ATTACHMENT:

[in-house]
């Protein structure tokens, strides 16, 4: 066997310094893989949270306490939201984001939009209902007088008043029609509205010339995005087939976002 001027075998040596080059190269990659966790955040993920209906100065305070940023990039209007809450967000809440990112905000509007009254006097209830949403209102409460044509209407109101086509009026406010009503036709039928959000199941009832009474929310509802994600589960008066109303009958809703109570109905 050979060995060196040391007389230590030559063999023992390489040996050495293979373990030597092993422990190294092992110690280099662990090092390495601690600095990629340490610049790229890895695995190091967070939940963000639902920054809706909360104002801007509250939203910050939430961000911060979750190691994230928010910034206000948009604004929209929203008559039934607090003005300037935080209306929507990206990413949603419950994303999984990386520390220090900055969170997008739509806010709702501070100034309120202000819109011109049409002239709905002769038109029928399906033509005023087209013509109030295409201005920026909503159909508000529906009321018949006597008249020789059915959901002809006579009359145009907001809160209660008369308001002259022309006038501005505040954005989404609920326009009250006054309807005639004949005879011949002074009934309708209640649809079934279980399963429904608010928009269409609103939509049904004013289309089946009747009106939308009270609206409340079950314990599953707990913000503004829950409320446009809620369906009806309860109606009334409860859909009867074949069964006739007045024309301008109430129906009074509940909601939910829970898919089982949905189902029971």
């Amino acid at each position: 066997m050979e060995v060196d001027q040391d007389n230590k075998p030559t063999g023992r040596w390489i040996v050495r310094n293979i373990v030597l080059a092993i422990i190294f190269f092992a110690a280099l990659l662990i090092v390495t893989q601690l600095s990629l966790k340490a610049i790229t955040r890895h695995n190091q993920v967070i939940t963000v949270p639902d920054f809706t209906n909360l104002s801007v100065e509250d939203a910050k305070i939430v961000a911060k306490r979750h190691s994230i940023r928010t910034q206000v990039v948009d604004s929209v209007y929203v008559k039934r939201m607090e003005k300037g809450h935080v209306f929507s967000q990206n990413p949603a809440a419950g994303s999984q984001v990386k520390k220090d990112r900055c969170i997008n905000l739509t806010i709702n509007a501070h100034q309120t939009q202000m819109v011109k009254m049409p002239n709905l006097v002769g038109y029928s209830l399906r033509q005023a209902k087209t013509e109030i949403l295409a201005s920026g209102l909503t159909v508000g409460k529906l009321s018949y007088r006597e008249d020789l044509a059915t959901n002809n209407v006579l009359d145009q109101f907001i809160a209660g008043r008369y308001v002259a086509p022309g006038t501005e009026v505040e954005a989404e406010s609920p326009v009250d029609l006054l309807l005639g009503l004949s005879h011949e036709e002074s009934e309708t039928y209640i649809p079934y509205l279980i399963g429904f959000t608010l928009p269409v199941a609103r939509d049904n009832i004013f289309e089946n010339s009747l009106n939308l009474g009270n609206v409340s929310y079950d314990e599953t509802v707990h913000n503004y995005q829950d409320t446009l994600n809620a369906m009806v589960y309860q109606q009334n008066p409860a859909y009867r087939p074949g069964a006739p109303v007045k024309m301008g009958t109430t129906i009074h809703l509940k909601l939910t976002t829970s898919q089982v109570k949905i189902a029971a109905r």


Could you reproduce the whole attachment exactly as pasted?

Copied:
[in-house]
């Protein structure tokens, strides 16, 4: 066997310094893989949270306490939201984001939009209902007088008043029609509205010339995005087939976002 001027075998040596080059190269990659966790955040993920209906100065305070940023990039209007809450967000809440990112905000509007009254006097209830949403209102409460044509209407109101086509009026406010009503036709039928959000199941009832009474929310509802994600589960008066109303009958809703109570109905 050979060995060196040391007389230590030559063999023992390489040996050495293979373990030597092993422990190294092992110690280099662990090092390495601690600095990629340490610049790229890895695995190091967070939940963000639902920054809706909360104002801007509250939203910050939430961000911060979750190691994230928010910034206000948009604004929209929203008559039934607090003005300037935080209306929507990206990413949603419950994303999984990386520390220090900055969170997008739509806010709702501070100034309120202000819109011109049409002239709905002769038109029928399906033509005023087209013509109030295409201005920026909503159909508000529906009321018949006597008249020789059915959901002809006579009359145009907001809160209660008369308001002259022309006038501005505040954005989404609920326009009250006054309807005639004949005879011949002074009934309708209640649809079934279980399963429904608010928009269409609103939509049904004013289309089946009747009106939308009270609206409340079950314990599953707990913000503004829950409320446009809620369906009806309860109606009334409860859909009867074949069964006739007045024309301008109430129906009074509940909601939910829970898919089982949905189902029971």
């Amino acid at each position: 066997m050979e060995v060196d001027q040391d007389n230590k075998p030559t063999g023992r040596w390489i040996v050495r310094n293979i373990v030597l080059a092993i422990i190294f190269f092992a110690a280099l990659l662990i090092v390495t893989q601690l600095s990629l966790k340490a610049i790229t955040r890895h695995n190091q993920v967070i939940t963000v949270p639902d920054f809706t209906n909360l104002s801007v100065e509250d939203a910050k305070i939430v961000a911060k306490r979750h190691s994230i940023r928010t910034q206000v990039v948009d604004s929209v209007y929203v008559k039934r939201m607090e003005k300037g809450h935080v209306f929507s967000q990206n990413p949603a809440a419950g994303s999984q984001v990386k520390k220090d990112r900055c969170i997008n905000l739509t806010i709702n509007a501070h100034q309120t939009q202000m819109v011109k009254m049409p002239n709905l006097v002769g038109y029928s209830l399906r033509q005023a209902k087209t013509e109030i949403l295409a201005s920026g209102l909503t159909v508000g409460k529906l009321s018949y007088r006597e008249d020789l044509a059915t959901n002809n209407v006579l009359d145009q109101f907001i809160a209660g008043r008369y308001v002259a086509p022309g006038t501005e009026v505040e954005a989404e406010s609920p326009v009250d029609l006054l309807l005639g009503l004949s005879h011949e036709e002074s009934e309708t039928y209640i649809p079934y509205l279980i399963g429904f959000t608010l928009p269409v199941a609103r939509d049904n009832i004013f289309e089946n010339s009747l009106n939308l009474g009270n609206v409340s929310y079950d314990e599953t509802v707990h913000n503004y995005q829950d409320t446009l994600n809620a369906m009806v589960y309860q109606q009334n008066p409860a859909y009867r087939p074949g069964a006739p109303v007045k024309m301008g009958t109430t129906i009074h809703l509940k909601l939910t976002t829970s898919q089982v109570k949905i189902a029971a109905r």